Saturday, 12 July 2008

What the Overground disruption is for

As I've posted about before, most of the London Overground network is going to be disrupted this autumn for engineering work. If you haven't seen it, the official leaflet about the replacement buses and changes to service is online.

But I wanted to go over what work they're doing and why, and how it will benefit passenger services. Basically, the problem is freight traffic, particularly container traffic from the ports around the coast of Essex and Suffolk. A lot of this traffic ends up going north on West Coast Main Line, and the only real way to get there is along the most congested part of the North London Line. Here's a diagram:

The current main freight route is in dark blue. Freight from the LT&S Line has to run across both pairs of tracks of the Great Eastern Main Line. Freight from both directions has to pass along the two track section of the North London Line from Stratford to Dalston Kingsland, which is also one of the busiest passenger sections.

It should be obvious from the diagram that it'd be much better to send freight from the LT&S Line along the Gospel Oak to Barking Line (shown in light blue), and that's exactly what they're trying to do. The problem that needs fixing first is that bridges and tunnels along the route aren't tall enough to allow modern containers through. During the closure three bridges over the Gospel Oak to Barking Line will be demolished, and the track in Hampstead Tunnel will be lowered.

Similar upgrades to other rail routes are planned to reduce the importance of the London Overground network to freight. Work to allow larger containers on the Felixstowe-Ely-Peterbrough-Leicester-Nuneaton will provide an alternative to the North London Line, while Southampton-Basingstoke-Reading-Oxford will provide an alternative to the West London Line.

The frequency increases on the London Overground network can only happen if freight traffic is properly managed, and these various upgrades are an important part of that.


NW Simon said...

It's a shame that this will result in alsightly less electric-powered freight services. If only this could have gone hand-in-hand with electrification of the GOBLIN, with its obvious other benefits.

Anonymous said...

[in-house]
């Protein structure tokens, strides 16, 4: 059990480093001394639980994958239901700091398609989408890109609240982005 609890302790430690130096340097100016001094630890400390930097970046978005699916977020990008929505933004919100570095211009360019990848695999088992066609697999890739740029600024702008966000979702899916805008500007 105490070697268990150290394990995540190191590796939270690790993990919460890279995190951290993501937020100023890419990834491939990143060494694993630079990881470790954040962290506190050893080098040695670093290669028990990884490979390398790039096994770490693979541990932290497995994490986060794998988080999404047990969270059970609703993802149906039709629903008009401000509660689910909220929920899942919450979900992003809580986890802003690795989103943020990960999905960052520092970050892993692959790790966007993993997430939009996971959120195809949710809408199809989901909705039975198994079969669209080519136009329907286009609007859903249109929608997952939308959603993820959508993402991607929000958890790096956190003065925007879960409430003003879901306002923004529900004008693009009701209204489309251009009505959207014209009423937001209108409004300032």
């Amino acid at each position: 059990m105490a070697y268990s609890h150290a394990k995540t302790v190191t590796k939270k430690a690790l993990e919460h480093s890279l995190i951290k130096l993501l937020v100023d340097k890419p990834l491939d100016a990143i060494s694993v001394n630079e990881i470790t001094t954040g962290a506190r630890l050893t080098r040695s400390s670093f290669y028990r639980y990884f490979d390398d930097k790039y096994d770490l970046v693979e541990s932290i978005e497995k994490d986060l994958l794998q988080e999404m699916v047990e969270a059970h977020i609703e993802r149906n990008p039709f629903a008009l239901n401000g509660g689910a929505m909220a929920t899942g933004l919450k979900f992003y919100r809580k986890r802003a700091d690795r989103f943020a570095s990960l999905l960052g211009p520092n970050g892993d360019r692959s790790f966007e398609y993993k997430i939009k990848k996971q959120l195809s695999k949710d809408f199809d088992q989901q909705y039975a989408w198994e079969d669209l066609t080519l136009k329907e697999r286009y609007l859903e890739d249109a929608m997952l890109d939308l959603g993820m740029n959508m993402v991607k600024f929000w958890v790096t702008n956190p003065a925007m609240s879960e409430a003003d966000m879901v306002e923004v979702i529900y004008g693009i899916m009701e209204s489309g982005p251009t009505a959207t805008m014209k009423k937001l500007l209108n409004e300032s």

nw simon - there may be method in their madness. If the gauge clearance is done properly, the bridges should be lifted enough to allow electrification clearances as well. So when they eventually put the wires up, an expensive part of the job is already done...

JPB said...

So the containers that go along the GOBLIN route at present are smaller than normal?

Mr Thant (Editor) said...

Yes - or rather they're what were normal until a few years ago, when the industry started switching.

The other possibility is that they are full height, but on wagons with smaller wheels than usual (which are high maintenance) or they're on a low deck between the wheels (which halves the number of containers you can carry in a given length of train, which is often limited due to short sidings etc).

D-Notice said...

When the freight traffic is diverted from the WLL and more passenger trains run on it, any idea if there's a chance of more stations on the WLL?

Mr Thant (Editor) said...

I should be clear - the WLL and NLL are still going to carry significant amounts of freight. The WLL is still going to be the primary route between the south east (including the Channel Tunnel) and the north, unless they start allowing freight on the Channel Tunnel Rail Link.

I've not heard about any new WLL stations on the drawing board after Imperial Wharf and Shepherd's Bush.

Anonymous said...

Pretty sure that only two stations were ever realistic due to capacity. Shepherds Bush was one, and the other would be the first to be financed. Given that most new stations are privately financed these days, St George beat the Battersea Village people and Chelsea FC.

Could have been good to have a North Pole station for local services. And also a bigger scheme to get rid of Olympia and West Brompton with a big station under Earls Court - pipedream that, for many reasons, but just a thought.

Anonymous said...

West Brompton would not be got rid of, as it provides a useful (and step-free) interchange from the Wimbledon-bound District line to London Overground and Southern.

Olympia is quiet, but you should see the demand for services when there is an event on - blimey!

Additionally, due to the position of Earls Court Tube station (which is on the opposite side of the road around the other side of the Exhibition Centre), and the Lillie Road Underground depot, it would be near impossible logistically to build a new station.